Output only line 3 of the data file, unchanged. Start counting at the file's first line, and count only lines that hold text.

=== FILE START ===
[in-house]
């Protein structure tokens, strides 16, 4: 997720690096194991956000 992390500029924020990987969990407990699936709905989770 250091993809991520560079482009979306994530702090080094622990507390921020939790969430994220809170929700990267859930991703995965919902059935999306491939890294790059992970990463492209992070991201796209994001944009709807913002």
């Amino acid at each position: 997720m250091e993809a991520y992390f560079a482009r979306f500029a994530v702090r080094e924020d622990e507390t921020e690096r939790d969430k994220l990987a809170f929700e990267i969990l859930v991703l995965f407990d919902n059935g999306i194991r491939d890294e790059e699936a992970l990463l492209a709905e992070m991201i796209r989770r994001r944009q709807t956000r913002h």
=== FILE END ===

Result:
């Amino acid at each position: 997720m250091e993809a991520y992390f560079a482009r979306f500029a994530v702090r080094e924020d622990e507390t921020e690096r939790d969430k994220l990987a809170f929700e990267i969990l859930v991703l995965f407990d919902n059935g999306i194991r491939d890294e790059e699936a992970l990463l492209a709905e992070m991201i796209r989770r994001r944009q709807t956000r913002h």